Results of a survey to be published in School Mental Health, published by Springer, suggest that while teachers are well-tuned to student psychological distress following a crisis, support varies considerably. The study, led by researchers in the School of Education at Boston University and involving 72 schools, details the complex supportive role of teachers, and the importance of working with them to improve school response plans.
On 15 April 2013, two bombs killed three people and injured around 264 more near the finish line of the Boston Marathon. During a four-day manhunt for two suspects, residents of Watertown and surrounding areas were requested to "shelter-in-place." Public transportation, schools, universities and businesses were closed. One suspect was killed during a gunfire exchange early in the morning of 19 April. The second suspect was apprehended in a backyard in Watertown that evening.
While the majority of 147 teachers surveyed provided some classroom-based support for students, almost half indicated their school had no clear policy for responding to the crisis and half received no training to help them. The most common intervention -- reassuring students of their safety -- was implemented by only three-quarters of teachers.
"There are few activities that families or students could expect to certainly occur in schools following this type of crisis," says lead author Professor Jennifer Green. "Mass crisis events, such as terrorist attacks, can have a significant impact on the mental health of children in affected communities, but mental health needs are often left unaddressed," she says.
For the current study, primary and secondary school teachers were surveyed for their perception of eight trauma reactions to the bombings and the manhunt. When at least one student was exposed to the manhunt, all trauma responses were observed except students expressing thoughts of hurting themselves. Teachers felt least confident responding to this behavior and most confident responding to a student crying.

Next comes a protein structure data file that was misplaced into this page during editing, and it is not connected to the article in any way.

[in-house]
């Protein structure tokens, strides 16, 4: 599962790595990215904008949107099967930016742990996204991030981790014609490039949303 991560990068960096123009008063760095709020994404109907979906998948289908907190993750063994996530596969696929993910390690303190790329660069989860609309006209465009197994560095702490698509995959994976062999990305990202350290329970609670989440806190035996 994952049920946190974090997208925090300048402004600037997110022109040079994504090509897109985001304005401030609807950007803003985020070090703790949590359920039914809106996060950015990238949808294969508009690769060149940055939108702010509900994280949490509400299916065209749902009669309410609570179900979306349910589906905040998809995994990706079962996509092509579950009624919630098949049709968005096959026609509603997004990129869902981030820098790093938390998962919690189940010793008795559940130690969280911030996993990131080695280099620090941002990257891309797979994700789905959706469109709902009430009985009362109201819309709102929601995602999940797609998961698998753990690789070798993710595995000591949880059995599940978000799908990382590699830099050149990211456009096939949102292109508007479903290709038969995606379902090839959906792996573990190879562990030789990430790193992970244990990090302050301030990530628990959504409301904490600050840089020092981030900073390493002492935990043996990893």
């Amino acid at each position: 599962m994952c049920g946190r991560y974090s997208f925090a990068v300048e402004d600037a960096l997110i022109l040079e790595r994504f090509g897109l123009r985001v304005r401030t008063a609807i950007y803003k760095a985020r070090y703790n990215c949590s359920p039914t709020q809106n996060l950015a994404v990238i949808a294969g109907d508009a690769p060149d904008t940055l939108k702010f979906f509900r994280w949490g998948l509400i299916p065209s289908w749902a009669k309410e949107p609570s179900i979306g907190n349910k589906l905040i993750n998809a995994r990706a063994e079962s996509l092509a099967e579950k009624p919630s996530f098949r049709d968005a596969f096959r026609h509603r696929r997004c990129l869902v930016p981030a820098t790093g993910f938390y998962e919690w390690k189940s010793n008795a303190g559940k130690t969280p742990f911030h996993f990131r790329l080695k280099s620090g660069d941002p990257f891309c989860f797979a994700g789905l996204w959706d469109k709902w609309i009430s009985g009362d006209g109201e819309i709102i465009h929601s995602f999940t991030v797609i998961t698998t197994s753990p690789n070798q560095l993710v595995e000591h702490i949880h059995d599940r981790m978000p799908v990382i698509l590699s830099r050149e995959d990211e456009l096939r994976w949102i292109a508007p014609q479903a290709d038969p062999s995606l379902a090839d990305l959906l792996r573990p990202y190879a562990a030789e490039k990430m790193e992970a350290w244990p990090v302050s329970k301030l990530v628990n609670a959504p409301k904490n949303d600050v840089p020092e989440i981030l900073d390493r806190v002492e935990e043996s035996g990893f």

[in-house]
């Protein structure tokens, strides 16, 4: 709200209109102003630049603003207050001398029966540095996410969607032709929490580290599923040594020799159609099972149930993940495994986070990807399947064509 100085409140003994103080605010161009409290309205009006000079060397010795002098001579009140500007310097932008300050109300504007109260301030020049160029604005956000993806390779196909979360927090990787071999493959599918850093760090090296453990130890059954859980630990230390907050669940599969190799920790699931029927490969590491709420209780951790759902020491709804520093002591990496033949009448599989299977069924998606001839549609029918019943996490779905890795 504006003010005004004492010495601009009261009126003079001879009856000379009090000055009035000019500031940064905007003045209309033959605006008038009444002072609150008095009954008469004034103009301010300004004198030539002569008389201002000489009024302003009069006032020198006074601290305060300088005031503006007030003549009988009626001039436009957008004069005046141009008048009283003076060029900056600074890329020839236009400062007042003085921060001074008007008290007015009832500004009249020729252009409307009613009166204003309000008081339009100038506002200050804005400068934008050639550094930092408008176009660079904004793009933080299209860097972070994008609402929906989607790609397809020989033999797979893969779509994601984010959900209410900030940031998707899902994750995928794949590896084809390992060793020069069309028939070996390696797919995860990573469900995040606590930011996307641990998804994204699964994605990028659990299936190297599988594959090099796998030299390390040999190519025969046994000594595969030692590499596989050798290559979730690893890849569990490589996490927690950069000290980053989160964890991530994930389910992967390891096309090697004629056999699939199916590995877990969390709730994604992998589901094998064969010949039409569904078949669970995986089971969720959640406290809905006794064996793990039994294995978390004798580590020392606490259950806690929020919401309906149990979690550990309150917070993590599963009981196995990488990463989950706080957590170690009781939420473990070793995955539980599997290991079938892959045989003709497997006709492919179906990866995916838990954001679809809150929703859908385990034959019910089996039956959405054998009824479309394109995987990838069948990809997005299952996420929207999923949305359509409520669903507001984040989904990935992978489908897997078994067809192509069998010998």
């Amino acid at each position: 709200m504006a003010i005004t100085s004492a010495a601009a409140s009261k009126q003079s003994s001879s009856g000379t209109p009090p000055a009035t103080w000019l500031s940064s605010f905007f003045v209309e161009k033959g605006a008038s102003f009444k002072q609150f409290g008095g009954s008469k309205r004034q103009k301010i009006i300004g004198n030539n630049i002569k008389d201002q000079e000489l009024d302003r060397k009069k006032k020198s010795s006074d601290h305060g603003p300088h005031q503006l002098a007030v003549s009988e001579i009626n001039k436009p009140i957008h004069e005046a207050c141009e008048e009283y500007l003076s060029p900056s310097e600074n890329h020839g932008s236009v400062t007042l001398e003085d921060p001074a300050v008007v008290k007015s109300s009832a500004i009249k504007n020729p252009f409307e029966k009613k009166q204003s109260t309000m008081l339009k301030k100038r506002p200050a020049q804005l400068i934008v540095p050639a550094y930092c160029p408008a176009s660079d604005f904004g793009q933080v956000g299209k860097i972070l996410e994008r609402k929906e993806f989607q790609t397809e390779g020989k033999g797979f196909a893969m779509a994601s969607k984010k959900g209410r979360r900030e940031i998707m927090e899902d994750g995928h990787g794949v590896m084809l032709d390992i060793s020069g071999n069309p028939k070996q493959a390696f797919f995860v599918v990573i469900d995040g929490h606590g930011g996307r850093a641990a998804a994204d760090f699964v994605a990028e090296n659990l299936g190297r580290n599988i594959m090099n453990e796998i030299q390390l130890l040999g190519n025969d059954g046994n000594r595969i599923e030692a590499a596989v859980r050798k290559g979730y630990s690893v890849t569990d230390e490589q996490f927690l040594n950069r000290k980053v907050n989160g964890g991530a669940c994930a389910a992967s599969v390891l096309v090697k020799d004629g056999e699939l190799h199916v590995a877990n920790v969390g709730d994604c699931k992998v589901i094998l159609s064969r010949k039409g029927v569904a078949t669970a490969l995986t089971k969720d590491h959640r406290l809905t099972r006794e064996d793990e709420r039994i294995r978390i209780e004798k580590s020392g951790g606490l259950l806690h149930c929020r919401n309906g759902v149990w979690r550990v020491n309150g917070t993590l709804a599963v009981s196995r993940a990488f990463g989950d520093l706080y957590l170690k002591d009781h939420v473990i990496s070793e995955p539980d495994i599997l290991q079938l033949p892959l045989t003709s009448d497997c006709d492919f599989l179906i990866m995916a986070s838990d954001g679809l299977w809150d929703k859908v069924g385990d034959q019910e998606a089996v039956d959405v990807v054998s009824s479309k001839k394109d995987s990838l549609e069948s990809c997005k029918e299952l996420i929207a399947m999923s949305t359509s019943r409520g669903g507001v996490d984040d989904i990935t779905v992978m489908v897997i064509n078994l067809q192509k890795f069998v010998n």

Most teachers reported discussing the events and answering student questions. However, only a few teachers adjusted academic activities such as offering additional opportunities to review course material, or providing extensions on assignments, and only one third mentioned available counselling services. Teachers who indicated that at least one student was exposed to the manhunt were more likely to provide some classroom-based supports for students, but supports were unrelated to student marathon attack exposure.
"Our results have implications for understanding perceptions of teachers and their potential role as first-responders optimally positioned to detect mental health concerns and provide support to students," says Professor Green.
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